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## Matrix

### Positive definite

Let M be an $n \times n$ Hermitian matrix?. Denote the transpose of a vector $a$ by $a^{T}$, and the conjugate transpose? by $a^{*}$.

The matrix M is positive definite if and only if? it satisfies any of the following equivalent properties:

For all non-zero complex vectors zC<sup>n</sup>, :$\textbf{z}^{*} M \textbf{z} > 0$. Note that the quantity $z^{*} M z$ is always real because $M$ is a Hermitian matrix.

All eigenvalue?s $\lambda_i$ of $M$ are positive.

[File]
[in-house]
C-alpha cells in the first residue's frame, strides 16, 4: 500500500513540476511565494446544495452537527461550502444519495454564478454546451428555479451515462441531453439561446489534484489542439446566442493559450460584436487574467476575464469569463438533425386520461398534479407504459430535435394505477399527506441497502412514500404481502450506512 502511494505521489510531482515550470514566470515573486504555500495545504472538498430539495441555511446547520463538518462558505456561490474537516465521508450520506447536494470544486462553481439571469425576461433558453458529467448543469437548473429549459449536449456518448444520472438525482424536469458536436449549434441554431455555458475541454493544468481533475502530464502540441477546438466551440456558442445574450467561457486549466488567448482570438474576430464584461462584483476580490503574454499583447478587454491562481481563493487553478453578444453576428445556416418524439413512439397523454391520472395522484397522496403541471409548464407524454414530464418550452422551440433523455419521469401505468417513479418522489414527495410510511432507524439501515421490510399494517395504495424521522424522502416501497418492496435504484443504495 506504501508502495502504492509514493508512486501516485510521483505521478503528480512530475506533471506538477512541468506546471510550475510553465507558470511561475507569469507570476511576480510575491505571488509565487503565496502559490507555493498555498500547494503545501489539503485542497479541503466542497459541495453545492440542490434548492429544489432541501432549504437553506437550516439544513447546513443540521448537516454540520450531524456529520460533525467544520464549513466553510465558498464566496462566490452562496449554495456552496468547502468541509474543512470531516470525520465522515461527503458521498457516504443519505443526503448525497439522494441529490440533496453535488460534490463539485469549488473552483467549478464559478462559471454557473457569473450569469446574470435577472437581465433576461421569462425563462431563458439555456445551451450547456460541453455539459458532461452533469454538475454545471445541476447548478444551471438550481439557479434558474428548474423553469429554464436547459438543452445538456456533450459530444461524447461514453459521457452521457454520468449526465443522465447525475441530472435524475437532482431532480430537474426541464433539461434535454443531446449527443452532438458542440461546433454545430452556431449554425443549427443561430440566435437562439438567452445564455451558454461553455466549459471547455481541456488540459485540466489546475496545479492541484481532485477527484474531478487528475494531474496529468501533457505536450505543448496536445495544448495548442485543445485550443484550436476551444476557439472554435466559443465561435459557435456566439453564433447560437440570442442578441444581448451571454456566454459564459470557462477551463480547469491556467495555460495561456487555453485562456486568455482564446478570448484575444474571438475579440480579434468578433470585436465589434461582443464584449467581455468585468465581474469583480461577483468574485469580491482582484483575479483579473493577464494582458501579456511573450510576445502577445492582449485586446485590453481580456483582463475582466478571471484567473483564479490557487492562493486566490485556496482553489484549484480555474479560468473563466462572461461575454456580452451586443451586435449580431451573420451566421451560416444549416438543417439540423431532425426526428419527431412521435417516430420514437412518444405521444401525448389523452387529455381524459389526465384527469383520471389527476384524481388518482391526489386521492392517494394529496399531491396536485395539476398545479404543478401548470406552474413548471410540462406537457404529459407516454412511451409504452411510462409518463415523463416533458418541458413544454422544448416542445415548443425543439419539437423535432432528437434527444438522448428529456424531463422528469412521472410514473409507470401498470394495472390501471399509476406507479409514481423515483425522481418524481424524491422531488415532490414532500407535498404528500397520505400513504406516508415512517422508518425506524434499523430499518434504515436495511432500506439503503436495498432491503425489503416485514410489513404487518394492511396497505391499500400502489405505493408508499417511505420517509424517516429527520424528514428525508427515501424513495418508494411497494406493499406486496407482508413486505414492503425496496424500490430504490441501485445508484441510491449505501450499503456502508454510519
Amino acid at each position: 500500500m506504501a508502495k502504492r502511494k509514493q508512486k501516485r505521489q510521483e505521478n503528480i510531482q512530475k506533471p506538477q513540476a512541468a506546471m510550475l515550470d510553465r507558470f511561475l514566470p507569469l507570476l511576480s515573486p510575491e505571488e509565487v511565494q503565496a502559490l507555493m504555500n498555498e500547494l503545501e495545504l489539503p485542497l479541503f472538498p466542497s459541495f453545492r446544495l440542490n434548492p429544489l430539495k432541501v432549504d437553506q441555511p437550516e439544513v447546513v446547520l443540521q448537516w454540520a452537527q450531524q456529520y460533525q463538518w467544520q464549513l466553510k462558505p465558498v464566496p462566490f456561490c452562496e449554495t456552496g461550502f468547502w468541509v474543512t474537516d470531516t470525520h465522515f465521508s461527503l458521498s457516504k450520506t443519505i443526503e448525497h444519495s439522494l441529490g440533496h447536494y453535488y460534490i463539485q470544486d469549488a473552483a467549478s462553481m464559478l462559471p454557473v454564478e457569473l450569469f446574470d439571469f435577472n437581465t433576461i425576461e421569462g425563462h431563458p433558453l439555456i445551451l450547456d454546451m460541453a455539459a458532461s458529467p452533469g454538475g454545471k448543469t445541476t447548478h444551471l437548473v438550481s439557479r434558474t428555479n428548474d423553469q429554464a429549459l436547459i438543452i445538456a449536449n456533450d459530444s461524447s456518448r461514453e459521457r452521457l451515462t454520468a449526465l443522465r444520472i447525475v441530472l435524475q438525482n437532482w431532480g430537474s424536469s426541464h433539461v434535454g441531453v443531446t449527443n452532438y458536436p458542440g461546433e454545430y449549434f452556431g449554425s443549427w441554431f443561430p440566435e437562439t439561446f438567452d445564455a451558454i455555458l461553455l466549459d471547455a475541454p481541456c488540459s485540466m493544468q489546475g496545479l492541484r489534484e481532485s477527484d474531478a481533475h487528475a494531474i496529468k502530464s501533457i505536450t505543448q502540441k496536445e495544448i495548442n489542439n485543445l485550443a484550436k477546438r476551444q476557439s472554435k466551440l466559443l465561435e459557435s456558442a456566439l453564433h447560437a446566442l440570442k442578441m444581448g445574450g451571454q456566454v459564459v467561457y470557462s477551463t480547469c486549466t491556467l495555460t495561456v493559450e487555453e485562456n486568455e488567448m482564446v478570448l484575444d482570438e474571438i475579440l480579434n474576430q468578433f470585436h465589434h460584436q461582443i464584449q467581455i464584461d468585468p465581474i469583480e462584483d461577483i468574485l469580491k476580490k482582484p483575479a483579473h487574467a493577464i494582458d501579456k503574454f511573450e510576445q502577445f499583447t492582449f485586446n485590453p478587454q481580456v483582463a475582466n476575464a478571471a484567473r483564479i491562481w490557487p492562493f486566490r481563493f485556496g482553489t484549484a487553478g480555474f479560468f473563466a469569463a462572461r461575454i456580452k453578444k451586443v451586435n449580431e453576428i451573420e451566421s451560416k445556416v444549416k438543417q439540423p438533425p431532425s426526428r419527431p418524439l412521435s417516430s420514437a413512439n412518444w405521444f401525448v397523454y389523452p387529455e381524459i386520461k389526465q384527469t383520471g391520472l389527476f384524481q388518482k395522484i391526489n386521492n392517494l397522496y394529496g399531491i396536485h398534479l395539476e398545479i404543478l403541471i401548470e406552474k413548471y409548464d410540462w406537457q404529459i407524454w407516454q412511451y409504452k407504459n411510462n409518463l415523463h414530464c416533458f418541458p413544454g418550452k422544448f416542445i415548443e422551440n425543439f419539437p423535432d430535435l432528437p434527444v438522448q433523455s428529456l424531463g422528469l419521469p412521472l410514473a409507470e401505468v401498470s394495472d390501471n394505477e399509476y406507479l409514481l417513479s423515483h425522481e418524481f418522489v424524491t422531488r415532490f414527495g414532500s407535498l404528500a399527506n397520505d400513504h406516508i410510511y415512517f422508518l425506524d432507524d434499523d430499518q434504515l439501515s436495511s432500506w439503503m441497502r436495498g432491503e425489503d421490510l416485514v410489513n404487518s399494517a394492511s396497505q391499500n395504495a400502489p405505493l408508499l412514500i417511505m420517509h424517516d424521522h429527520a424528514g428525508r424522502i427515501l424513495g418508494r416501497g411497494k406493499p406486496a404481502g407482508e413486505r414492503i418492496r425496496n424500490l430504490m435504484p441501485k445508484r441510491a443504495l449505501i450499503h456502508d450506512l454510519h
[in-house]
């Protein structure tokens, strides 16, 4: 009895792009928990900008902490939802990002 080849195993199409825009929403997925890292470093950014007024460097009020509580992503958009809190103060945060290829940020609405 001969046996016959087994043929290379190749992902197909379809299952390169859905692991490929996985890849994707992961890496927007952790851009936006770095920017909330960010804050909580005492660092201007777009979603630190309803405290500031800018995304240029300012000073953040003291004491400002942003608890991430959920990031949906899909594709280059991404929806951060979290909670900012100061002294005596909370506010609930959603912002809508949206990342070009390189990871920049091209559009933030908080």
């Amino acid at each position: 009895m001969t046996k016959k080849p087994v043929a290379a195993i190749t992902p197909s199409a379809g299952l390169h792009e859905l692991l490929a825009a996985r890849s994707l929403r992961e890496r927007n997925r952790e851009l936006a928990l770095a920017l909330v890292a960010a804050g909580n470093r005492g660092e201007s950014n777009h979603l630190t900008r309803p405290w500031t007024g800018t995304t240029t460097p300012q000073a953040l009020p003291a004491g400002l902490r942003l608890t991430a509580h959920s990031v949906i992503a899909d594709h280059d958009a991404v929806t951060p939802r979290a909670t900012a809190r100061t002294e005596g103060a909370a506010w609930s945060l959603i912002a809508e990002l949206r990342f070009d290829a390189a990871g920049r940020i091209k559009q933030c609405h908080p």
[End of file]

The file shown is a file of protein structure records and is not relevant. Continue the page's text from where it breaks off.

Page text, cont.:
## Eigenvalue

### Fundamental

:$A \mathbf{x} = \lambda \mathbf{x}$ :$(A - \lambda I) \mathbf{x} = 0$ :$\det(A - \lambda I) = 0 \,$

### Eigendecomposition

Let A be a square (N×N) matrix with N linearly independent? eigenvectors, $q_i \,\, (i = 1, ..., N).$ Then A can be matrix decomposition|factorized? as :$\mathbf{A}=\mathbf{Q}\mathbf{\Lambda}\mathbf{Q}^{-1}$ where Q is the square (N×N) matrix whose i<sup>th</sup> column is the eigenvector $q_i$ of A and Λ is the diagonal matrix? whose diagonal elements are the corresponding eigenvalues, i.e., $\Lambda_{ii}=\lambda_i$.

The eigenvectors $q_i \,\, (i = 1, ..., N)$ are usually normalized (orthonomal eigenvectors)

:$\mathbf{A}^{-1}=\mathbf{Q}\mathbf{\Lambda}^{-1}\mathbf{Q}^{-1}$

Because Λ is a diagonal matrix?, its inverse is easy to calculate: :$\left[\Lambda^{-1}\right]_{ii}=\frac{1}{\lambda_i}$